VSU RECEIVES FEDERAL FUNDING TO EXPAND RURAL TEACHER PIPELINE

 Valdosta State University (VSU) has received $750,000 in federal funding to help address the need for more teachers across South Georgia, where classrooms are overcrowded and school districts struggle to recruit certified professionals ready to develop and inspire young learners.

VSU plans to use the funds to expand its rural teacher pipeline by providing scholarship and other support to paraprofessionals who wish to earn a Bachelor of Science in Education in Elementary Education through the university’s Online College for Career Advancement. Participating paraprofessional educators will be able to continue serving as vital members of their school’s support staff while earning their professional teaching credentials.

Get a First Look at #AACTE23: Annual Meeting Session Topics

The Annual Meeting is AACTE’s most innovative and collaborative event of the year. This year, as we gather together to celebrate AACTE’s 75th anniversary, attendees will have opportunities to discuss research, explore innovations, and plan action through a range of sessions under five targeted strands:

  1. Addressing the Evolving Needs of Education
  2. Increasing Diversity through Equitable Access and Inclusivity
  3. Confronting Challenges to Strengthen Educator Preparation
  4. Collaborating for a Greater Impact
  5. Meeting the Challenges of Educator Preparation with Educational Technology

Take a first look at the nearly 200 session topics by strands — case stories, data to action, future forecasting, individual paper sessions, perspectives, and roundtables — by presenters from around the country.

Register for Preconference Sessions at #AACTE23

Get a Head Start with Character Development Workshop and Indy Walking Tours

Registration is now open for the preconference workshops at the 2023 AACTE 75th Annual Meeting in Indianapolis on February 23 – 24. Preconference sessions are fee-based events that provide in-depth discussions, deliver knowledge, and link participants with a community of learners who share common interests.

This year, AACTE is pleased to offer half-day preconferences ($49), full-day preconferences ($99), and special tours (pricing below).

Limited seating is available, so register today for these interactive events. Arrive early to discuss issues with peers who share similar academic and research interests on complex education challenges and solutions.

Have You Shared a Way to Support Educators through AACTE’s 75 Days | 75 Ways Campaign?

On January 10, AACTE celebrates the first 30 days of its 75-day campaign sharing successful ways to move education forward — at the local, state, or federal levels.  As an AACTE member, you still have time to join your peers in showing support for educators and be a part of the AACTE 75 Days | 75 Ways to Advocate for Education campaign, celebrating AACTE’s 75 years of leadership in advancing educator preparation.

FY2023 Spending Bill Passes with Increases to Critical Programs that Address the Educator Workforce

This weekly Washington Update is intended to keep members informed on Capitol Hill activities impacting the educator preparation community. The views expressed in this post do not necessarily reflect the views of AACTE.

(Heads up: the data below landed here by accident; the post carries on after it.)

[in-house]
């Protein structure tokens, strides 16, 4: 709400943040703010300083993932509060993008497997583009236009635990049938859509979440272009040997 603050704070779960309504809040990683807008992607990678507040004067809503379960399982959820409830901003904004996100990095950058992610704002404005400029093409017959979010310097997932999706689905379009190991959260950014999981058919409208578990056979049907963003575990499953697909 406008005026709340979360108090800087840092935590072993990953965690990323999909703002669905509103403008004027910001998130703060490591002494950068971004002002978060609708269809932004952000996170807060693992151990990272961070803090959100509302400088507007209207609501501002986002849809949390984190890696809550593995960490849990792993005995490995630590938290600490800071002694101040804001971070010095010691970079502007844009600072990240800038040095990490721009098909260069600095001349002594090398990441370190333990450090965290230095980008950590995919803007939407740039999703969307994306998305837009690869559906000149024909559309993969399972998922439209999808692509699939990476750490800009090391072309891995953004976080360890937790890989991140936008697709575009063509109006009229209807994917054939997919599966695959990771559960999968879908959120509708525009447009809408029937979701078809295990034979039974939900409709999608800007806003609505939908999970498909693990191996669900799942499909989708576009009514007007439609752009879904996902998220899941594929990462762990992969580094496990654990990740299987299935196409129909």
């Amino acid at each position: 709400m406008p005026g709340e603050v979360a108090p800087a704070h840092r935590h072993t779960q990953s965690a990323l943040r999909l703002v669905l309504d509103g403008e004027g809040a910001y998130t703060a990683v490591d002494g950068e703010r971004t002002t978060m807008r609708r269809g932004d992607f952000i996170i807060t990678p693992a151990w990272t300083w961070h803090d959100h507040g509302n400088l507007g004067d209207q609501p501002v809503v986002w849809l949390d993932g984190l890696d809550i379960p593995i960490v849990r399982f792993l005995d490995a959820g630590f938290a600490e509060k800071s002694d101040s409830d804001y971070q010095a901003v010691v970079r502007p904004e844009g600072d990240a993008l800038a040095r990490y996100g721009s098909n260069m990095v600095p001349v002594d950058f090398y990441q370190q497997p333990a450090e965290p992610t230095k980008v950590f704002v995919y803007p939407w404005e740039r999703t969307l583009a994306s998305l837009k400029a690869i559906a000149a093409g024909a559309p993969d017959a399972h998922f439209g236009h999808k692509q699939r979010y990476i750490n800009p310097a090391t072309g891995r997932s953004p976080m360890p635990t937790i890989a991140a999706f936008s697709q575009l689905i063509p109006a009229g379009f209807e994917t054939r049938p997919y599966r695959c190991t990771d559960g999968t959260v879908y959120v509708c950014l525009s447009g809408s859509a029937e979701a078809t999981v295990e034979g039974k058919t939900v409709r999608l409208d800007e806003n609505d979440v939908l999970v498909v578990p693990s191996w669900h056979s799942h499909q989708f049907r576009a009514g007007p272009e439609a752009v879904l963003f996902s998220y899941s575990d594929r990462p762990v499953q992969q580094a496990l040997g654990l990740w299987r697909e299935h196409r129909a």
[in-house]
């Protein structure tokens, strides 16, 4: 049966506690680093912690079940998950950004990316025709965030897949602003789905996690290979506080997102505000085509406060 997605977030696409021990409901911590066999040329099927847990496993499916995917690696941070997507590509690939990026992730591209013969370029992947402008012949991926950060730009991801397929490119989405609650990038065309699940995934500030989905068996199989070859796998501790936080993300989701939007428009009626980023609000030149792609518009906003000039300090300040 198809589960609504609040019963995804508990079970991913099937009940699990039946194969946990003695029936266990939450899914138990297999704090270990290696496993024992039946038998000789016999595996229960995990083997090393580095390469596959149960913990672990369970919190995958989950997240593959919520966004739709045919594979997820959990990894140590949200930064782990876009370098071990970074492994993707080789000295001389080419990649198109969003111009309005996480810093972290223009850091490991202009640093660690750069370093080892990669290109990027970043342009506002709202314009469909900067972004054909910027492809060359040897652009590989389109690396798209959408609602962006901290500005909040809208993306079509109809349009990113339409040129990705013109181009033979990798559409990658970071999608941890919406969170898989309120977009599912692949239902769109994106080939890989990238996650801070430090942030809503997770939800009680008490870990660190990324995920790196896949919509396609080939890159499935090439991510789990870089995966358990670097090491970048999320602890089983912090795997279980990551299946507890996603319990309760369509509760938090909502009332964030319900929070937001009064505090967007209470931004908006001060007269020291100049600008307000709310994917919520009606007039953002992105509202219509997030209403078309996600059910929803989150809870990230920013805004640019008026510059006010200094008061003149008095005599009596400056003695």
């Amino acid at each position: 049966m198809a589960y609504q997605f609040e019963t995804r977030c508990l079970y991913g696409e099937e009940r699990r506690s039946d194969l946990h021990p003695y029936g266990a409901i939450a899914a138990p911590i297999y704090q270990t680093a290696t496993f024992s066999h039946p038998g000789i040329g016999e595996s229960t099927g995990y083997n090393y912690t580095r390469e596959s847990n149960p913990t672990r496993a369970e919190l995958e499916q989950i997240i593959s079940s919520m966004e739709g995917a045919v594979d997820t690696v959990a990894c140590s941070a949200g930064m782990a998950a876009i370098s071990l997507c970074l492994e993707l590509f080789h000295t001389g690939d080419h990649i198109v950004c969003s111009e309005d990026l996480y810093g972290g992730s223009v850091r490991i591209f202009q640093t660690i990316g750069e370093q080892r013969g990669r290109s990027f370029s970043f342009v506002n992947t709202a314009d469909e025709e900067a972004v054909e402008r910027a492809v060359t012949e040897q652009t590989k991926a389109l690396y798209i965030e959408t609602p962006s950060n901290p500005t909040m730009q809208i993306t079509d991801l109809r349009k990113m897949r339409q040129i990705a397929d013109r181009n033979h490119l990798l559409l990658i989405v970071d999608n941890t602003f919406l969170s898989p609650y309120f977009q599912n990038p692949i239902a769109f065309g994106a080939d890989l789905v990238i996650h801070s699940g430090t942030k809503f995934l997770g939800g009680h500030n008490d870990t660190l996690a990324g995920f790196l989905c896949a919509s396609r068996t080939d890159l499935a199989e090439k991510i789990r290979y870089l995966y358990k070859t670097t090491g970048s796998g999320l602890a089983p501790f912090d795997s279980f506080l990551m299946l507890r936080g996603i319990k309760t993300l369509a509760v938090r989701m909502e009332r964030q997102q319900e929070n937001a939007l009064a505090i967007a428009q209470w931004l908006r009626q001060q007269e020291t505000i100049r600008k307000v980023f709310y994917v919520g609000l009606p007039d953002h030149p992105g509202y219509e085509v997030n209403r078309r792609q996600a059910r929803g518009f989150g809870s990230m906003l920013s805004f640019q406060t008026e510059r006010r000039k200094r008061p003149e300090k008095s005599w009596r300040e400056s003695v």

Just before the holiday break, Members of Congress completed their final task as the 117th Congress — passing the FY2023 omnibus spending package. The bill provides a $3.2 billion increase over the FY2022 level of funding provided to the Department of Education, with several significant increases in programmatic funding to address the educator workforce.

National Program Seeks to Advance Underrepresented Faculty through Pre-Doctoral Fellowship

Next month, members will gather for AACTE’s 75th Annual meeting and immerse ourselves in several days of sessions within the theme of “Innovation through Inspiration: Remembering the Past to Revolutionize the Future.” As representatives of an institution of higher education that was founded in 1855 as the Paterson City Normal School in response to the growing demand for professional preparation of teachers-in-service in the emerging free public schools of Paterson, New Jersey, and one that is now a comprehensive university that proudly wears its designation of Hispanic Serving Institution (HSI) and is led by a president who is a first-generation college graduate and a member of LGBTQ Presidents in Higher Education, we are excited to share an initiative that aligns with AACTE’s Annual Meeting theme.

In fall 2023, William Paterson University will welcome two pre-doctoral fellows into the College of Education, one in teacher education (preferably with a specialization in early childhood education or secondary education), and one in special education. Applications are now being accepted for this unique pre-doctoral fellowship program aimed at supporting career development of faculty from underrepresented backgrounds.

Biden-Harris Administration Proposes New Revised Pay As You Earn (REPAYE) Plan

The Biden-Harris Administration today announced a new proposal to reduce the cost of federal student loan payments, especially for low- and middle-income borrowers.

While AACTE is generally supportive of the proposal, which according to a fact sheet will make college more affordable for perspective educators, additional steps must be taken to address the nationwide shortage of highly qualified, diverse teachers in our classrooms.  AACTE looks forward to working with the Administration, Congress and state officials to develop and implement policies that achieve these goals.

College of Education Research Team Explores Nation’s K-12 Teacher Needs